This five part series is a celebration of what we love about vintage and how the social climate often makes us sad for the gaps that exist within it. We're entrenched in vintage's history and like many of you, are obsessed by the endless possibilities that lay before us and the ability for us to start carving our own unique identity and deviate from a mainstream society that *still* aren't catering to us.

 

But what lies among vintage are some quite ugly truths & something which is so subliminal and unobvious unless you are involved with the clothing on a day to day basis.

Think about the current political climate & the progressive steps we've made in the last 5 or so years. Gay marriage has been legalised here in the UK, BLM protests have stormed the world all in the name of progress. It's quite crazy for us to assume that if these rights were only accessed in the last few years, that capitalism would be considering vintage clothes for these groups 40, 50 or 60 years ago.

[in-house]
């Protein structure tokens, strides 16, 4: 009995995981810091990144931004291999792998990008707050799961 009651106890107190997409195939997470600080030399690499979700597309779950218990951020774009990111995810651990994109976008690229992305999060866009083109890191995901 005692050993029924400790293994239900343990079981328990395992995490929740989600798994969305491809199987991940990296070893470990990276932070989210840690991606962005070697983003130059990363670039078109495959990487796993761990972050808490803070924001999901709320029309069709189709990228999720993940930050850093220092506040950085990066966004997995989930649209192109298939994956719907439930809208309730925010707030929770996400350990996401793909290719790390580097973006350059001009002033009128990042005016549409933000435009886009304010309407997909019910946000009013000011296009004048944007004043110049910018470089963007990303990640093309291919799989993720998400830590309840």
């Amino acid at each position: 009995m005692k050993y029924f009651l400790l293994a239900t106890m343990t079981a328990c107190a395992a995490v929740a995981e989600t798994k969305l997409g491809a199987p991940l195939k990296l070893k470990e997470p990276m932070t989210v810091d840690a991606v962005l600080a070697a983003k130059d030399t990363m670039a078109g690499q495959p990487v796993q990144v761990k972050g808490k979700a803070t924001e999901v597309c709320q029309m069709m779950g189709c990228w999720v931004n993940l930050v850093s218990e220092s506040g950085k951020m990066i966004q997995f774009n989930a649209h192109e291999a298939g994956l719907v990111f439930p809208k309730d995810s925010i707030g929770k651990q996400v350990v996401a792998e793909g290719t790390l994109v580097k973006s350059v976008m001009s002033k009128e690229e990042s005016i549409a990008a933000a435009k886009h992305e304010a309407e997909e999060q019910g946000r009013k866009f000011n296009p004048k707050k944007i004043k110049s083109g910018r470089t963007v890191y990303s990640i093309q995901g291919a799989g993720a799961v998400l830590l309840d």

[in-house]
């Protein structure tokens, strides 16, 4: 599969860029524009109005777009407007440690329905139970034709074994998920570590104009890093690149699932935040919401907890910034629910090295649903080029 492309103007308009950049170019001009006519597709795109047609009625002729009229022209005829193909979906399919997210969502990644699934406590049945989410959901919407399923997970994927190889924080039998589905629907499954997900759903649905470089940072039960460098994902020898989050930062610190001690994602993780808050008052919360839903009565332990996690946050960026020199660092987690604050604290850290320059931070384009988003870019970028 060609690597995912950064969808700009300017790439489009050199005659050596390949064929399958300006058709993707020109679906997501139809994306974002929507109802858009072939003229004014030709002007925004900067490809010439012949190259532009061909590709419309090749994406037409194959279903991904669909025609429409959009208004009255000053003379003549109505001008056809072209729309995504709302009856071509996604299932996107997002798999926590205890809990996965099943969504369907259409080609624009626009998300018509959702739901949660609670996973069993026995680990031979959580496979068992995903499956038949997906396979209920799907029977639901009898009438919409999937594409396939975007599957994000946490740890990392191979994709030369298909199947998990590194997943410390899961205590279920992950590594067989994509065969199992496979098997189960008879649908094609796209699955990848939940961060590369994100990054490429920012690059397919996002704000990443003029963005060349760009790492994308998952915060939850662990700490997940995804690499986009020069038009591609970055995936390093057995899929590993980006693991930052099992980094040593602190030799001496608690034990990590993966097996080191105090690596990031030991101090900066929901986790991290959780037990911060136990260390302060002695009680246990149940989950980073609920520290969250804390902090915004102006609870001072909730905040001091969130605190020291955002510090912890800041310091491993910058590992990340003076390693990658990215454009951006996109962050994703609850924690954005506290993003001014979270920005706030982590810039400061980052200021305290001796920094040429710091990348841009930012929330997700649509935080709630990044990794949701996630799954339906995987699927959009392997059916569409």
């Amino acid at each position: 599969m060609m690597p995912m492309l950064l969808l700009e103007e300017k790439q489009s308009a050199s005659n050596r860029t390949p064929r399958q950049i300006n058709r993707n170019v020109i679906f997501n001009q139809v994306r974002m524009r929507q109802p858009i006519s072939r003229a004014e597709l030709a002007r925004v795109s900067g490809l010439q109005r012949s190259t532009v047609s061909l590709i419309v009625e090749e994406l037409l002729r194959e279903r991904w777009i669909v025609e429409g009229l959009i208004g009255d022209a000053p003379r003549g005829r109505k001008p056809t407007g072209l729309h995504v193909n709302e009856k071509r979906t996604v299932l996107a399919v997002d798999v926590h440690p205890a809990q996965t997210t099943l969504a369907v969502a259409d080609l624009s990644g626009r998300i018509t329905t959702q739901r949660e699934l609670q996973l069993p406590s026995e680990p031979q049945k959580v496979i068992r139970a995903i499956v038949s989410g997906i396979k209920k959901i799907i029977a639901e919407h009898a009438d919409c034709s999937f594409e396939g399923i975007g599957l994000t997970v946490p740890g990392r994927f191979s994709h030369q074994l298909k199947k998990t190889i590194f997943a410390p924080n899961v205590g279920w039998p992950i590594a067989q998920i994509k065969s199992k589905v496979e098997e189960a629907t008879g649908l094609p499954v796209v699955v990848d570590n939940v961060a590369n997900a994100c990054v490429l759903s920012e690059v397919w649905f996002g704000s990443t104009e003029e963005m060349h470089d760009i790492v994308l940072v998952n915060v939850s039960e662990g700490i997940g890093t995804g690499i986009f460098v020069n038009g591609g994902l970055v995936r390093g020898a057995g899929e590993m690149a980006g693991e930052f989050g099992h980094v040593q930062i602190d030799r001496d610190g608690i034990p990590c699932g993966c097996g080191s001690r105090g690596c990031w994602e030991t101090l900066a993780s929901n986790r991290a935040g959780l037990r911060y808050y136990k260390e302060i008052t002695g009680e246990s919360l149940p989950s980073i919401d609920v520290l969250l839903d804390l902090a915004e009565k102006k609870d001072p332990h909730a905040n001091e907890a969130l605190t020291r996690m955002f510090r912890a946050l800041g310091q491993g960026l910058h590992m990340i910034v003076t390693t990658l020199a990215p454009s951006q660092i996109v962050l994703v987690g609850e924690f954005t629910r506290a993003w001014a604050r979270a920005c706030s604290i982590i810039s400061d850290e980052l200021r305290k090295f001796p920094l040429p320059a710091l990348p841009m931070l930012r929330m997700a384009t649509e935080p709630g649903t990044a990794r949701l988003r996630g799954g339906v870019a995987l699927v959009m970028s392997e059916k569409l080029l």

Under a patriarchal system, women have suffered greatly, although some have revolted. This week we wanted to take a deep dive into the history of women & look in to the cultural significance of the Spice Girls, how their relevance & position in the 90s has had longevity to present day and understand how these milestones have impacted vintage fashion.

 

the spice girls at a cd signing

A PRE SPICE GIRLS ERA (1900s - 1959)

Before we discuss how and why the spice girls were so culturally significant, we wanted to give you some context and some background to the landscape of women prior to this moment.